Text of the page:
In a last-minute bid to save the generic drug user fee program, the Senate approved a bill that will allow the Food and Drug Administration to begin
collecting new generic drug user fees on Oct. 1. The corrections bill, HR 6433, approved by the House on Wednesday and the Senate early Saturday morning,
unties collection dates from the appropriations bill.
Congress’ decision to use a continuing resolution to fund the national government for the next six months would have prevented the FDA from reaching the
baseline amount of taxpayer funds needed before the FDA could use the money paid by industry to support drug and device reviews. [FDA Layoffs and Extended Approval Times Anticipated if Budget Cuts Trigger Loss of User Fee Funds, Sept. 21, 2012]
By enabling the FDA to start the user fee program on Oct. 1, Congress secured for the FDA a total of approximately $1.5 billion paid by generic drug makers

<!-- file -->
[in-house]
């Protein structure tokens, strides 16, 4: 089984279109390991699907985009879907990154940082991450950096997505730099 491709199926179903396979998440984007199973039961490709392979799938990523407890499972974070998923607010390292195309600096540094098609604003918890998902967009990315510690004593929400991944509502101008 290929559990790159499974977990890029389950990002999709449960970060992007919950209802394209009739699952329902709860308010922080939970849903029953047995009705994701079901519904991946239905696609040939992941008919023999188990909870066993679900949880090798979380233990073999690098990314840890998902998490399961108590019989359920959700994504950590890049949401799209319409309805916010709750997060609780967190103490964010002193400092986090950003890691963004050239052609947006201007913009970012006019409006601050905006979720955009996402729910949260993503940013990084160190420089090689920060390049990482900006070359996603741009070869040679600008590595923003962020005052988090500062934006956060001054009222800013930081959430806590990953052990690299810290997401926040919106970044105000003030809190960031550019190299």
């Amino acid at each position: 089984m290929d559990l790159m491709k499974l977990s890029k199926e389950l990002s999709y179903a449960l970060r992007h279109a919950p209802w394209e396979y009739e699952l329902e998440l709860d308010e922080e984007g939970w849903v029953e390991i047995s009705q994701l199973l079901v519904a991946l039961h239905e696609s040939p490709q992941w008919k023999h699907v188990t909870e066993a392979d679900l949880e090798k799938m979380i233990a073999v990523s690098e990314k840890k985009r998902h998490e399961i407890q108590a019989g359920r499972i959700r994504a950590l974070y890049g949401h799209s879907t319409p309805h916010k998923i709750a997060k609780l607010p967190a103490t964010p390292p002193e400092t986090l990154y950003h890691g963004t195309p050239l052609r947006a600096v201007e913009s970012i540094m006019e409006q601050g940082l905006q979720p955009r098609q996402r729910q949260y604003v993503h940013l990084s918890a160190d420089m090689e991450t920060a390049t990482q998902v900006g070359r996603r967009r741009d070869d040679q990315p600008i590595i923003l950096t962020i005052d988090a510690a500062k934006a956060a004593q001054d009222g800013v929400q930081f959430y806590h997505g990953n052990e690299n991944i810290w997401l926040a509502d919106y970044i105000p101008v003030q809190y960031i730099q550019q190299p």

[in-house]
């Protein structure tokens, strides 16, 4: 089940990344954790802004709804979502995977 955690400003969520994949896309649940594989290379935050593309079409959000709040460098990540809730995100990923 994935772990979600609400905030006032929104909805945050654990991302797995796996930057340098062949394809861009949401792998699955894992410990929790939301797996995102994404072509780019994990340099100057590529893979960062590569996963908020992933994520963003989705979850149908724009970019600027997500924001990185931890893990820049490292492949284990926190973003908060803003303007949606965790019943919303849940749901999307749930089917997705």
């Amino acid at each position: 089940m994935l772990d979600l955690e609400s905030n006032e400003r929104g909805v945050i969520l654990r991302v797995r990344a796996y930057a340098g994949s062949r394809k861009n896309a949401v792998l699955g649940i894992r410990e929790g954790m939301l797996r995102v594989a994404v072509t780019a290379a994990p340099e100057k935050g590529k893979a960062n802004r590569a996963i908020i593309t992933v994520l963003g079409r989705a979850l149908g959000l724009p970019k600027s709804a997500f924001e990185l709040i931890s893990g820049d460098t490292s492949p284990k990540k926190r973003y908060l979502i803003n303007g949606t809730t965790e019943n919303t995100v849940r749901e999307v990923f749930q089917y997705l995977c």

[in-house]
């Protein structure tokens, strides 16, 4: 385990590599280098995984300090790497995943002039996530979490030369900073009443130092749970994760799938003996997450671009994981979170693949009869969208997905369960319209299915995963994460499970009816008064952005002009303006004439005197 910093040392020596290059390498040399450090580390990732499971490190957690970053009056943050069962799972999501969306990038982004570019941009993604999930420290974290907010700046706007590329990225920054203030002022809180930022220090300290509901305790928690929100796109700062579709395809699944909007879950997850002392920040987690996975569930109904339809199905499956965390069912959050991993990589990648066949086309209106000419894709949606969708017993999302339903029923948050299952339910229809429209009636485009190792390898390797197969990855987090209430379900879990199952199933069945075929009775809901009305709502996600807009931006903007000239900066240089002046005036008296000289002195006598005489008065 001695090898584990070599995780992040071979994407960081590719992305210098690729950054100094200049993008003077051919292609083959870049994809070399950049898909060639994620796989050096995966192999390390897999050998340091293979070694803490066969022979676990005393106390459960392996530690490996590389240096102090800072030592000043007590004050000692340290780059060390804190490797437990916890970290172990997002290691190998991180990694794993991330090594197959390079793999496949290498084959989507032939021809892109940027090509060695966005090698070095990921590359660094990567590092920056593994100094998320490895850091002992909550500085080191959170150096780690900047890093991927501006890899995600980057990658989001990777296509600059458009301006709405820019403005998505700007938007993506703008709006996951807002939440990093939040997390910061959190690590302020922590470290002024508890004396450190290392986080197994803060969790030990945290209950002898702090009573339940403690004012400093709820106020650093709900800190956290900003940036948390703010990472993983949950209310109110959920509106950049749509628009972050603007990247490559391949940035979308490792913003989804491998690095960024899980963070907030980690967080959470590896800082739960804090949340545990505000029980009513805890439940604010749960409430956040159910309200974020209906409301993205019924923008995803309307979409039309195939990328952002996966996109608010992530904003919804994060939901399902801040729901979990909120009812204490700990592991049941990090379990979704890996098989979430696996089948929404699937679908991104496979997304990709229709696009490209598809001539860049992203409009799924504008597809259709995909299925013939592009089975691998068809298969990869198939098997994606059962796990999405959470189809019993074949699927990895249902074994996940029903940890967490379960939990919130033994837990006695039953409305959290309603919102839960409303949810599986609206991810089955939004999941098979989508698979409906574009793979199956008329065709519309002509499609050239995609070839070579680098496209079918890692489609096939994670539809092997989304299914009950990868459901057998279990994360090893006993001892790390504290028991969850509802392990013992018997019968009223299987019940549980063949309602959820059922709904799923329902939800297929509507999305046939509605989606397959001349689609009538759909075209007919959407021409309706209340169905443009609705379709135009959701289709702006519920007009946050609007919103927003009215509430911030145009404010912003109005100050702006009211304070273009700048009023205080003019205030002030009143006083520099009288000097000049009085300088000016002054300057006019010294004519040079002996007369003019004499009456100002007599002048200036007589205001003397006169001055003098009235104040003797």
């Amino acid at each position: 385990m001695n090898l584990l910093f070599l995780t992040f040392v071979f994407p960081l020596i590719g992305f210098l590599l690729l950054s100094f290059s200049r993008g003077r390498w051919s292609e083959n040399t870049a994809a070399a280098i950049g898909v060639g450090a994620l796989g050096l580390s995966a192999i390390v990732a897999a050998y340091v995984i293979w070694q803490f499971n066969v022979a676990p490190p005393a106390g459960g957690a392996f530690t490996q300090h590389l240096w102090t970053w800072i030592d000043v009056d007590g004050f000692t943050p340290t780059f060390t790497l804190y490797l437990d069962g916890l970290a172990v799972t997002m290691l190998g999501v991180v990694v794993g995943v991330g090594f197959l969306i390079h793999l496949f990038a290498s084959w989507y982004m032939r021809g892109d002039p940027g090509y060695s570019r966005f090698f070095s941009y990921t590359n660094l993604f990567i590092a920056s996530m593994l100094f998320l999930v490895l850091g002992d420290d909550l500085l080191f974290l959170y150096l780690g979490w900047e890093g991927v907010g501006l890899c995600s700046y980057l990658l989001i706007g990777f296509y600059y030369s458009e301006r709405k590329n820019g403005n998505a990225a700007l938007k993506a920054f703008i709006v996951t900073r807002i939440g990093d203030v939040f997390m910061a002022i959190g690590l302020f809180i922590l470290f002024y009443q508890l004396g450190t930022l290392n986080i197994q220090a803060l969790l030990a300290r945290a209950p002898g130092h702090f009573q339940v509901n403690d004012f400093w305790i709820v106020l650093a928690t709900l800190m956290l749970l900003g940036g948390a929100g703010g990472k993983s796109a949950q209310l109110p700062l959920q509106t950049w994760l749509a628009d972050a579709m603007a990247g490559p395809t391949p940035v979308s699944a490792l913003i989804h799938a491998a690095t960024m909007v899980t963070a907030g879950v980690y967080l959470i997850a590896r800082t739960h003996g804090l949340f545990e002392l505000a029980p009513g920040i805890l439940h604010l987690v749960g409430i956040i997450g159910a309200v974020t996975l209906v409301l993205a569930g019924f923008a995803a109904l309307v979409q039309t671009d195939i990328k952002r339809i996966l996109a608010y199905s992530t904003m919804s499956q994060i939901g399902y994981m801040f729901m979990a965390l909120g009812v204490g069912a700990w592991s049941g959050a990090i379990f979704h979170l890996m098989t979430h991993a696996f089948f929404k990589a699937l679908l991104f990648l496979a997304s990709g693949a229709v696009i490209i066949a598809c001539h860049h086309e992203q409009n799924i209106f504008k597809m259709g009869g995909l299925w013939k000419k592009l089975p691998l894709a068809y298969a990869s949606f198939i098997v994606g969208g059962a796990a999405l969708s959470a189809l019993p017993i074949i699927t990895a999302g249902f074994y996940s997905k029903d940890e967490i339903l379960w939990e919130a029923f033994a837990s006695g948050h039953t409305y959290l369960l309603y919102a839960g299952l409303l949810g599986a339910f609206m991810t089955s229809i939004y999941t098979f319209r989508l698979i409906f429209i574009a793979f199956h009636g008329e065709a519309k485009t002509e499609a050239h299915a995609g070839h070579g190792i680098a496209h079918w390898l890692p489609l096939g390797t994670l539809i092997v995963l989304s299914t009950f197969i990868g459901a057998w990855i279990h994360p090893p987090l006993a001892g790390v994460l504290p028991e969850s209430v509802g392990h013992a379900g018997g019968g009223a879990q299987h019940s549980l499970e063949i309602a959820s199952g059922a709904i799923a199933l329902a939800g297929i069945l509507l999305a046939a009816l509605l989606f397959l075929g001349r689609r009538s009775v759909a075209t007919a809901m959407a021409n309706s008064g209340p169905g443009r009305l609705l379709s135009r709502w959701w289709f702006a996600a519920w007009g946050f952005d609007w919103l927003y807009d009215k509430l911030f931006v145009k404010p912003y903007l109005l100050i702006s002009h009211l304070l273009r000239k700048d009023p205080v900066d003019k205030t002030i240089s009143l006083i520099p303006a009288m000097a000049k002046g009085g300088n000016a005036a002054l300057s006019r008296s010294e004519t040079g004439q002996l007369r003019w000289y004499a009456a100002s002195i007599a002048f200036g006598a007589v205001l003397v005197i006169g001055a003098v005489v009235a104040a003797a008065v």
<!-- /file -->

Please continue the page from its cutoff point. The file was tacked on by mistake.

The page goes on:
over the next five years. In return, the FDA has committed to hire more reviewers, which is expected to severely cut down on the backlog of 3,000
applications and reduce review times from the current average of 30 months down to 10 months.
Although Congress addressed the generic drug user fees, the future of medical device user fees remains unclear. With the passing of the continuing
resolution, the FDA can only use the user fees paid by device companies up to the 2012 amounts, even though the device companies will begin paying fiscal
year 2013 rates on Oct. 1. As a result, the FDA may be unable to hire the reviewers it needs to provide timely medical device reviews.